Just three weeks after a 12- and 15-year-old were fatally shot near Atlantic Station, gun violence has claimed the lives of two more Atlanta teens — a story that has become all too familiar to the families grappling with the aftermath of such tragedies and those clamoring to prevent it from happening to their own.
Justin Powell, 16, was one of the children whose life was cut short Saturday, his family confirmed to The Atlanta Journal-Constitution. He was shot five times: once in each leg, his chest, his back and through his right eye, they said.
“He died a horrible death,” a family member told the AJC. She did not want to be identified out of fear of retaliation with no suspects arrested yet.
Malik Grover, 14, was the other slain child identified Sunday by the Fulton County Medical Examiner’s Office.
The deadly shooting is the latest involving children as city officials continue struggling to get the violence under control.
Atlanta police said a social media dispute spilled into real life when gunfire broke out shortly after 5 p.m. at the Retreat at Greenbriar apartments, a complex with a history of crime so rampant that management repeatedly warned that police considered the neighborhood a “war zone,” a recent AJC investigation uncovered in the “Dangerous Dwellings” series.
Investigators did not disclose the nature of the dispute, saying only that one group of individuals arrived at the apartment with guns and another group opened fire. A deadly shootout ensued, also leaving three others injured: a girl and boy, both 15, and an 11-year-old boy. The extent of their injuries was not shared, but police said one of the three appeared to be a graze wound.
“A week before Christmas, families should be preparing to celebrate. Instead, we have parents in Atlanta doing what no parent should ever have to do: laying their children to rest,” Mayor Andre Dickens said Sunday. “My heart is broken for these families. And I have anger in my soul.”
Justin was his mother’s youngest child, his family member said. He loved basketball and music and had just finished writing a song for his mother, she said.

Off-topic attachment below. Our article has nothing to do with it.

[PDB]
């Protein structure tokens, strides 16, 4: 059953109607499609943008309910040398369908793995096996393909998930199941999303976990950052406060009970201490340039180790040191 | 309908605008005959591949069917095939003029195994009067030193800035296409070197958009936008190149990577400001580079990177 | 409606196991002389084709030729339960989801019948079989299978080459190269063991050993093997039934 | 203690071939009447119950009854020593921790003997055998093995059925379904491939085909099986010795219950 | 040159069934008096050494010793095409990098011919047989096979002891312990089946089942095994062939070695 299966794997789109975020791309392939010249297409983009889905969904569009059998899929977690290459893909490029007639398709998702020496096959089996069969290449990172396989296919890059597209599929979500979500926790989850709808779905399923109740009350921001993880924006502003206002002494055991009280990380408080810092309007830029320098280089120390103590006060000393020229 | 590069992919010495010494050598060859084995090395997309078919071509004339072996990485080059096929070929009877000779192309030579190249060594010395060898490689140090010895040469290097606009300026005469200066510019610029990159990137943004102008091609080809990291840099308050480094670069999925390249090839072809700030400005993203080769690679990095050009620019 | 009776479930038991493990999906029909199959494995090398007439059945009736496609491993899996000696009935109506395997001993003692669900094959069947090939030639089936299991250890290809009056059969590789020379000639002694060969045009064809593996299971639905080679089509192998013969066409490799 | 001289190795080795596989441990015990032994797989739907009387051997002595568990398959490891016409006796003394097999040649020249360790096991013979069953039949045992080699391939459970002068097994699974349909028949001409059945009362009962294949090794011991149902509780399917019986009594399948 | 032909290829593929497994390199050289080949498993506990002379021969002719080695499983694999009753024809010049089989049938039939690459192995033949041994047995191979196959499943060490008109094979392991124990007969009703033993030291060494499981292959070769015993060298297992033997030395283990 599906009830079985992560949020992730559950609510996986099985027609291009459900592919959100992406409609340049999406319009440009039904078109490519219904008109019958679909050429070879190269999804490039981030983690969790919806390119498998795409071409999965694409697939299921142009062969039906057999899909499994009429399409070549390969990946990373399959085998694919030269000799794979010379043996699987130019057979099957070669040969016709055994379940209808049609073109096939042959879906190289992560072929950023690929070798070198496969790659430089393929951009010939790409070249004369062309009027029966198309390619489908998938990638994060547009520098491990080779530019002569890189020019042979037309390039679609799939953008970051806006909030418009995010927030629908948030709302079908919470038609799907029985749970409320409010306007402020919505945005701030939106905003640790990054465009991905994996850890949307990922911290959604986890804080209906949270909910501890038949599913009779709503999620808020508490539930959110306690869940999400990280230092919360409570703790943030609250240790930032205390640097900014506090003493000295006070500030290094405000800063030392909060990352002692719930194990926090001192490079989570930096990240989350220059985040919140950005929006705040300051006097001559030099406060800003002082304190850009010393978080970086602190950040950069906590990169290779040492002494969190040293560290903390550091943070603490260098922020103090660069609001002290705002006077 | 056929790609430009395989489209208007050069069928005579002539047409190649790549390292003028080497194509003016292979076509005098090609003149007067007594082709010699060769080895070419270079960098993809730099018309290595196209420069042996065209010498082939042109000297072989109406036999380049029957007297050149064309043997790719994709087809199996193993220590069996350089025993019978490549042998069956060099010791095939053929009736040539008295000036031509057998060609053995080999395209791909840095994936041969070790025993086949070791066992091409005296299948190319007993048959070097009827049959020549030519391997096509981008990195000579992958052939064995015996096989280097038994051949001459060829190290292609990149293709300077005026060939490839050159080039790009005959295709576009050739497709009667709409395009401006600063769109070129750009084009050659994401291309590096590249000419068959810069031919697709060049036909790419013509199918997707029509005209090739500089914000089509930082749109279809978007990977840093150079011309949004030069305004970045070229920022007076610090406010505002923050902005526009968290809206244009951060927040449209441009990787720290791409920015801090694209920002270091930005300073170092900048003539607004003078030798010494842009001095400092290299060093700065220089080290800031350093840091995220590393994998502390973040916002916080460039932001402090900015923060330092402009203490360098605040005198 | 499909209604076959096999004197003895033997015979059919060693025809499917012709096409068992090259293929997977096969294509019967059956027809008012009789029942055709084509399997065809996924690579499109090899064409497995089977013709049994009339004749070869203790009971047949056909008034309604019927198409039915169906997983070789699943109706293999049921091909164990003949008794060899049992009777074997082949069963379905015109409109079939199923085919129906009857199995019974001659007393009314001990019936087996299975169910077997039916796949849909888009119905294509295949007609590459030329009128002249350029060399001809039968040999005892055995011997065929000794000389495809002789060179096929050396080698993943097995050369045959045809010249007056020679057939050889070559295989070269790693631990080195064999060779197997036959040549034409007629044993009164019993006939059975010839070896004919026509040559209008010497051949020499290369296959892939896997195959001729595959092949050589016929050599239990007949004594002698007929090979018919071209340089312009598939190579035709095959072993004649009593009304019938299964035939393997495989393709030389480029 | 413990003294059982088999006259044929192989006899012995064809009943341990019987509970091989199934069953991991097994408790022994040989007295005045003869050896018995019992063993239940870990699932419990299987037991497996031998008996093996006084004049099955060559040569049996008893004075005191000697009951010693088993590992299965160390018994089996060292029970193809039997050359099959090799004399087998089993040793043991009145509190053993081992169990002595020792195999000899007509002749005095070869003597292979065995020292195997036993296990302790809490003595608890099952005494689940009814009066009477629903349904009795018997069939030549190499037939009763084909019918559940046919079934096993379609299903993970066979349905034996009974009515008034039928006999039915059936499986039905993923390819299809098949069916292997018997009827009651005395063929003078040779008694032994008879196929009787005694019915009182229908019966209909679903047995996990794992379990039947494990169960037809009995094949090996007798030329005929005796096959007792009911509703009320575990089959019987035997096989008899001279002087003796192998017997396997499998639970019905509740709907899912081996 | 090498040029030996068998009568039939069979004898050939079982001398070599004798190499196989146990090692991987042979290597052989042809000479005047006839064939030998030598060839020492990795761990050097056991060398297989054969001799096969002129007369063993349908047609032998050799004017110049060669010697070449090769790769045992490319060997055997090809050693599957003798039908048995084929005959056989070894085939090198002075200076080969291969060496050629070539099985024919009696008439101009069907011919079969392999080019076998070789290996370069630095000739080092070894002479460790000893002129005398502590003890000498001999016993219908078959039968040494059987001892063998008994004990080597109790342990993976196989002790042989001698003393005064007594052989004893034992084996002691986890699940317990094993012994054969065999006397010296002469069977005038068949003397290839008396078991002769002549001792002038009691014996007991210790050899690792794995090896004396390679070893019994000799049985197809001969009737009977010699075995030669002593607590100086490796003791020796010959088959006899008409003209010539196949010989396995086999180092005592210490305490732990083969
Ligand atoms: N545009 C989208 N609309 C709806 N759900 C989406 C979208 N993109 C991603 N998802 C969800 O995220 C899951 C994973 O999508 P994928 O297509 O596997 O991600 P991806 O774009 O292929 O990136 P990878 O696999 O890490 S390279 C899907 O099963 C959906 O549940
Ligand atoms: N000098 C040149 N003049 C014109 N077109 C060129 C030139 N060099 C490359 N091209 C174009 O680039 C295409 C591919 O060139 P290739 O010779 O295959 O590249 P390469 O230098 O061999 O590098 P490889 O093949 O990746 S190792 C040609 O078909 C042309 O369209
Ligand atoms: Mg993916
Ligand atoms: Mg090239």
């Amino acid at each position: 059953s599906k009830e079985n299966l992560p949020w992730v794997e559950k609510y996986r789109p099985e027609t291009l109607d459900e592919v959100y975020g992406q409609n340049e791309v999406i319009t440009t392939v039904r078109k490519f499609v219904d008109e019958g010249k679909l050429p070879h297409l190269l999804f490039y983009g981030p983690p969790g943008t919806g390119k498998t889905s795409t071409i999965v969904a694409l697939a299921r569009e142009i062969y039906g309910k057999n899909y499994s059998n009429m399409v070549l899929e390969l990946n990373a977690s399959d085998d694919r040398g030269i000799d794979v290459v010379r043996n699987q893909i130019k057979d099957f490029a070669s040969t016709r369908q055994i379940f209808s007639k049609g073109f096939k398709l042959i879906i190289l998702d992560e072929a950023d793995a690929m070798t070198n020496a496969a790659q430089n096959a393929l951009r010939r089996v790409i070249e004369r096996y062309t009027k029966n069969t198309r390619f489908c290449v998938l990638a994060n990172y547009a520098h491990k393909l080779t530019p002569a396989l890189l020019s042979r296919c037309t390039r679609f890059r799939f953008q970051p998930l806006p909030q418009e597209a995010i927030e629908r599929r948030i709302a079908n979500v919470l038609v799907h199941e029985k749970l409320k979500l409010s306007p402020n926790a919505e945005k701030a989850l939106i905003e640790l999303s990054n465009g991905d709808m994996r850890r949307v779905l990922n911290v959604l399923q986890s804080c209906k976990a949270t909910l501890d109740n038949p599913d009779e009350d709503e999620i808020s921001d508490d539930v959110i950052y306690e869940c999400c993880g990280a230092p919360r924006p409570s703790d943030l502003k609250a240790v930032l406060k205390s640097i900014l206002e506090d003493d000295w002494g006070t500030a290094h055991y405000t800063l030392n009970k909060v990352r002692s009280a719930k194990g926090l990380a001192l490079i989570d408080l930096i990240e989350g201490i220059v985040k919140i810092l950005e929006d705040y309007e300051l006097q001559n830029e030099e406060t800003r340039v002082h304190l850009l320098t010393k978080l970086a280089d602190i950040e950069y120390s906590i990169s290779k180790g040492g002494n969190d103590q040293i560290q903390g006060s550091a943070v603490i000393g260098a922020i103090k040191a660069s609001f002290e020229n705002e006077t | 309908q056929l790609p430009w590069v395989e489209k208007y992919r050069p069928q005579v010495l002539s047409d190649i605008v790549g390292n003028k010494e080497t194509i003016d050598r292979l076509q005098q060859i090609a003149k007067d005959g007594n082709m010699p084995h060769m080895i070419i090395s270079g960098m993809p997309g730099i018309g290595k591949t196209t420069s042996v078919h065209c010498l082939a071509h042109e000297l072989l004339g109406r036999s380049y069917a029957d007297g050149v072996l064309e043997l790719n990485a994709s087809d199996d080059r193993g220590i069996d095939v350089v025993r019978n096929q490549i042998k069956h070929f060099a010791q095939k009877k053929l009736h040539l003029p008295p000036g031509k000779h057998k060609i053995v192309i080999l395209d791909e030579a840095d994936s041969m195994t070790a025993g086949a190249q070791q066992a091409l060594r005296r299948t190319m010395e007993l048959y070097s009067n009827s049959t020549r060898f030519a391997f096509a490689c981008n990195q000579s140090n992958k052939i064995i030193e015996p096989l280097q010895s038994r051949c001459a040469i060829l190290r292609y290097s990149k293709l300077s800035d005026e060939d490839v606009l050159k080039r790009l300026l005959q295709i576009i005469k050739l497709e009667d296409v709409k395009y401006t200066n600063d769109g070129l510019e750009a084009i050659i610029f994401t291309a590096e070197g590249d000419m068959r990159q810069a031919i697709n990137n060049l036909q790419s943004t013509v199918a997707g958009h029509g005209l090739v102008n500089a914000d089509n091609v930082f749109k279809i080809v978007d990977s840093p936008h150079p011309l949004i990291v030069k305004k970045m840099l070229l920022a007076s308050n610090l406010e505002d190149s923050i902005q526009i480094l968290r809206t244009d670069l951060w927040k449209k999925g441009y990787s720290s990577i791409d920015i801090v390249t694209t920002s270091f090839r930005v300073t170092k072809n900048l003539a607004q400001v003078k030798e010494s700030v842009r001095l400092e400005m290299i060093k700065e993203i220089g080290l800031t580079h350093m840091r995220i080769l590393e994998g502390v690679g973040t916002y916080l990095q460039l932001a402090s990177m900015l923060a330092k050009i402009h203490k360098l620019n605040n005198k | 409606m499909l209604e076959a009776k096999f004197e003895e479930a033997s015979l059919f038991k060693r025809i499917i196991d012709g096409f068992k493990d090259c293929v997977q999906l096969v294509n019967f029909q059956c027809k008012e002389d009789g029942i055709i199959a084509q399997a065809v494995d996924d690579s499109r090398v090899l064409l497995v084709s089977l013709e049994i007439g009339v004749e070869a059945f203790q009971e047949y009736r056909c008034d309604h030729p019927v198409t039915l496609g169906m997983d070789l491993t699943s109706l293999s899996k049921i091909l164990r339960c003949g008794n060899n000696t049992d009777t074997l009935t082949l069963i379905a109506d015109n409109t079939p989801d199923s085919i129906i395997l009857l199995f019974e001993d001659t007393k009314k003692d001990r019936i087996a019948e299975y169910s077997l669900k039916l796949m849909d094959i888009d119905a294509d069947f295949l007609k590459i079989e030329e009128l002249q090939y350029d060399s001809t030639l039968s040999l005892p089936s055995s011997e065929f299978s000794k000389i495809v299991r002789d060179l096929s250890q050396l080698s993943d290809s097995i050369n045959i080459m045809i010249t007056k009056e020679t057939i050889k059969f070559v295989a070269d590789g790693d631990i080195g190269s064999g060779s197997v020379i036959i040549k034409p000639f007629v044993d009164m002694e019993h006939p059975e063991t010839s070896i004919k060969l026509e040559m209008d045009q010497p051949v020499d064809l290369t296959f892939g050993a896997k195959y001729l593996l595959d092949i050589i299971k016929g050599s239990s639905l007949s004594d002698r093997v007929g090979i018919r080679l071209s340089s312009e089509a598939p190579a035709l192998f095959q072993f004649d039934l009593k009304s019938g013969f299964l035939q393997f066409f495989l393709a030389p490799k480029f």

Her comments echoed those of De’Erica Charles, whose 12-year-old son, Zyion, was shot to death the Saturday after Thanksgiving. Charles spoke at an Atlanta City Council public safety meeting days after the shooting, saying she tried repeatedly to bring her son’s behavior to the attention of law enforcement.
“We called. We tried,” Justin’s loved one said. “I know it’s not all on the law, but there has to be some program. There has to be somebody to acknowledge that there is a problem, and when parents reach out, hear that cry for help (and) not as them trying to put the children off on somebody.”
Both of his parents were very present in Justin’s life, and he was a straight-A student and “extremely intelligent,” she said, but he got involved with the wrong crowds and wouldn’t listen to reason.
“Yes, Justin got caught up, but these are wake-up calls. We are not making any excuses, and we’re not trying to say, ‘Oh, he was this perfect kid,’ because he wasn’t,” his loved one said. “But we’ve got to do something to keep these kids engaged.”
“We just can’t have a forum and talk about it and not do anything else,” she added. “We’ve done too much talking. We’ve done too much talking, and every time we talk, within three or four days, we’re getting another set of kids that are murdered. ... We’re tired of dealing with tragedy.”
Ending the violence is a “group project,” Dickens said Sunday. “It takes every single one of us to counter this plague in our community. From city government to our police, to our schools, to clergy, to parents and to young people themselves, we must pledge not to accept this violence as normal and do all that we can to end it.”
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